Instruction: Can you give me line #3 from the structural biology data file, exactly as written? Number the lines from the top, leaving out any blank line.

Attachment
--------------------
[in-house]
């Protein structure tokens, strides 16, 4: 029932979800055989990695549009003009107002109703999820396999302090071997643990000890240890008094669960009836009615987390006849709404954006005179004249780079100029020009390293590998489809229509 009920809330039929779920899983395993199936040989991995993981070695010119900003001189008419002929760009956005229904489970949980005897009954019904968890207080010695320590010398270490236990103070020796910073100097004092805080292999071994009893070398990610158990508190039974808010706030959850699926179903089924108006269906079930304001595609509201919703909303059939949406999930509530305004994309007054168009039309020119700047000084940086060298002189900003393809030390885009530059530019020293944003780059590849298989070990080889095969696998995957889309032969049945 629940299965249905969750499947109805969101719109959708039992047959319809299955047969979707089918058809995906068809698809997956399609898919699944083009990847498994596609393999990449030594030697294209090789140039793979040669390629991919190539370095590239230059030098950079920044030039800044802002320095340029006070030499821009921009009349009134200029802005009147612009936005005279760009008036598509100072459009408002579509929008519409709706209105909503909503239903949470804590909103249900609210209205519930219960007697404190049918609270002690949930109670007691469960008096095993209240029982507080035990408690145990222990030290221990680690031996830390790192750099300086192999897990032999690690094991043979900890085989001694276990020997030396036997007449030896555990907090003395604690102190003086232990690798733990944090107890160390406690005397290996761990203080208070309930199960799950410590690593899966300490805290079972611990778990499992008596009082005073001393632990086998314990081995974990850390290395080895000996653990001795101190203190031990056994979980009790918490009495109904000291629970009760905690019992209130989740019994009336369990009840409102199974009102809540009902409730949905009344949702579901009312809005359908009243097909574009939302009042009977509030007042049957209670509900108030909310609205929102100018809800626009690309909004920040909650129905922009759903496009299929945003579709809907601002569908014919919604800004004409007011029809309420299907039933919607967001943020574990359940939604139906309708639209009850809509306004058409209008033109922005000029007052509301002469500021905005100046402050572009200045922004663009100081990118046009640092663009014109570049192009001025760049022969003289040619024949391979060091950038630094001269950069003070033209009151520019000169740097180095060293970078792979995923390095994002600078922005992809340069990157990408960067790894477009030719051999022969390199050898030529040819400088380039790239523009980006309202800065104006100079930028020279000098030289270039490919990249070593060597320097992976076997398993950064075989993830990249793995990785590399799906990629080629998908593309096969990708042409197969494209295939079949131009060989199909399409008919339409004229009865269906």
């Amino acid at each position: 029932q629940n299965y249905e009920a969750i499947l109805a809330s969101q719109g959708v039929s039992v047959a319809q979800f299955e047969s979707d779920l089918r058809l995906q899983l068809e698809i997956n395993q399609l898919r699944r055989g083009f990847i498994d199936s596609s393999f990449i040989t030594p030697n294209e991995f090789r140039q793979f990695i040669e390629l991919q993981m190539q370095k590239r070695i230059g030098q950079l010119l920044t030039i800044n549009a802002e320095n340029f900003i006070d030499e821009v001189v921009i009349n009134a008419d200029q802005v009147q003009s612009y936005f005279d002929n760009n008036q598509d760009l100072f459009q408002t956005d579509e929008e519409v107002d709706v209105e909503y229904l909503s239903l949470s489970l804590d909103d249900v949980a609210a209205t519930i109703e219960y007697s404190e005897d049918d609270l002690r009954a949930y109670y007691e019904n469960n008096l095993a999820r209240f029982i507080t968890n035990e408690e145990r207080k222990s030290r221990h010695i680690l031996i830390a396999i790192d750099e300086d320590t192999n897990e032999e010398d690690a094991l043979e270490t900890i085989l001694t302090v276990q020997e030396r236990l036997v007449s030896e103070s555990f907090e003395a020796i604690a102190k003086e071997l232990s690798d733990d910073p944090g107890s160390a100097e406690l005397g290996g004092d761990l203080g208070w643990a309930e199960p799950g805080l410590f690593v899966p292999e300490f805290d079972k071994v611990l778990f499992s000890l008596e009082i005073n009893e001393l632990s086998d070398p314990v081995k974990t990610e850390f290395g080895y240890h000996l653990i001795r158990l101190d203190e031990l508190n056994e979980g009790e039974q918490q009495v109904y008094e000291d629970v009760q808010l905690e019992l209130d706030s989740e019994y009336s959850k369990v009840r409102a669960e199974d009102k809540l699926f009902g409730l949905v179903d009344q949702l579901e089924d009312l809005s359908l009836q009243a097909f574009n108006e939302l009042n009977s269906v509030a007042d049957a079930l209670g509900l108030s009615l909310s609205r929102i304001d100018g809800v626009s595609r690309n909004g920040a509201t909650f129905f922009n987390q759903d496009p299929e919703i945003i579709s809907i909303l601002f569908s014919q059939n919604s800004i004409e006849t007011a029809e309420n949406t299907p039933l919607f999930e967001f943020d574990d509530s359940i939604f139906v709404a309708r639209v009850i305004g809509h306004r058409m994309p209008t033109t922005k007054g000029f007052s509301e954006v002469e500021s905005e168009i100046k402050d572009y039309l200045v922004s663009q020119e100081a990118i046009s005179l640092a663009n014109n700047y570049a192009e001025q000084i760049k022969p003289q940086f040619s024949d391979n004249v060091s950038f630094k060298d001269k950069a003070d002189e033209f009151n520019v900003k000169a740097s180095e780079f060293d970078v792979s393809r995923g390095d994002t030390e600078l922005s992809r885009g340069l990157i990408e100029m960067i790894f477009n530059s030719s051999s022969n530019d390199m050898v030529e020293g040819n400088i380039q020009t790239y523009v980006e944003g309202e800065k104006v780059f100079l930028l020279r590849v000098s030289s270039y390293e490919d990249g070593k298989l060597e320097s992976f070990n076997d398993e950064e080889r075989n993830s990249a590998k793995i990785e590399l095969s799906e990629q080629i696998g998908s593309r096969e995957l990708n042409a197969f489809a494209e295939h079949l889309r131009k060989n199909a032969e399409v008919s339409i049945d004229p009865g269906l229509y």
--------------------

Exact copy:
């Amino acid at each position: 029932q629940n299965y249905e009920a969750i499947l109805a809330s969101q719109g959708v039929s039992v047959a319809q979800f299955e047969s979707d779920l089918r058809l995906q899983l068809e698809i997956n395993q399609l898919r699944r055989g083009f990847i498994d199936s596609s393999f990449i040989t030594p030697n294209e991995f090789r140039q793979f990695i040669e390629l991919q993981m190539q370095k590239r070695i230059g030098q950079l010119l920044t030039i800044n549009a802002e320095n340029f900003i006070d030499e821009v001189v921009i009349n009134a008419d200029q802005v009147q003009s612009y936005f005279d002929n760009n008036q598509d760009l100072f459009q408002t956005d579509e929008e519409v107002d709706v209105e909503y229904l909503s239903l949470s489970l804590d909103d249900v949980a609210a209205t519930i109703e219960y007697s404190e005897d049918d609270l002690r009954a949930y109670y007691e019904n469960n008096l095993a999820r209240f029982i507080t968890n035990e408690e145990r207080k222990s030290r221990h010695i680690l031996i830390a396999i790192d750099e300086d320590t192999n897990e032999e010398d690690a094991l043979e270490t900890i085989l001694t302090v276990q020997e030396r236990l036997v007449s030896e103070s555990f907090e003395a020796i604690a102190k003086e071997l232990s690798d733990d910073p944090g107890s160390a100097e406690l005397g290996g004092d761990l203080g208070w643990a309930e199960p799950g805080l410590f690593v899966p292999e300490f805290d079972k071994v611990l778990f499992s000890l008596e009082i005073n009893e001393l632990s086998d070398p314990v081995k974990t990610e850390f290395g080895y240890h000996l653990i001795r158990l101190d203190e031990l508190n056994e979980g009790e039974q918490q009495v109904y008094e000291d629970v009760q808010l905690e019992l209130d706030s989740e019994y009336s959850k369990v009840r409102a669960e199974d009102k809540l699926f009902g409730l949905v179903d009344q949702l579901e089924d009312l809005s359908l009836q009243a097909f574009n108006e939302l009042n009977s269906v509030a007042d049957a079930l209670g509900l108030s009615l909310s609205r929102i304001d100018g809800v626009s595609r690309n909004g920040a509201t909650f129905f922009n987390q759903d496009p299929e919703i945003i579709s809907i909303l601002f569908s014919q059939n919604s800004i004409e006849t007011a029809e309420n949406t299907p039933l919607f999930e967001f943020d574990d509530s359940i939604f139906v709404a309708r639209v009850i305004g809509h306004r058409m994309p209008t033109t922005k007054g000029f007052s509301e954006v002469e500021s905005e168009i100046k402050d572009y039309l200045v922004s663009q020119e100081a990118i046009s005179l640092a663009n014109n700047y570049a192009e001025q000084i760049k022969p003289q940086f040619s024949d391979n004249v060091s950038f630094k060298d001269k950069a003070d002189e033209f009151n520019v900003k000169a740097s180095e780079f060293d970078v792979s393809r995923g390095d994002t030390e600078l922005s992809r885009g340069l990157i990408e100029m960067i790894f477009n530059s030719s051999s022969n530019d390199m050898v030529e020293g040819n400088i380039q020009t790239y523009v980006e944003g309202e800065k104006v780059f100079l930028l020279r590849v000098s030289s270039y390293e490919d990249g070593k298989l060597e320097s992976f070990n076997d398993e950064e080889r075989n993830s990249a590998k793995i990785e590399l095969s799906e990629q080629i696998g998908s593309r096969e995957l990708n042409a197969f489809a494209e295939h079949l889309r131009k060989n199909a032969e399409v008919s339409i049945d004229p009865g269906l229509y």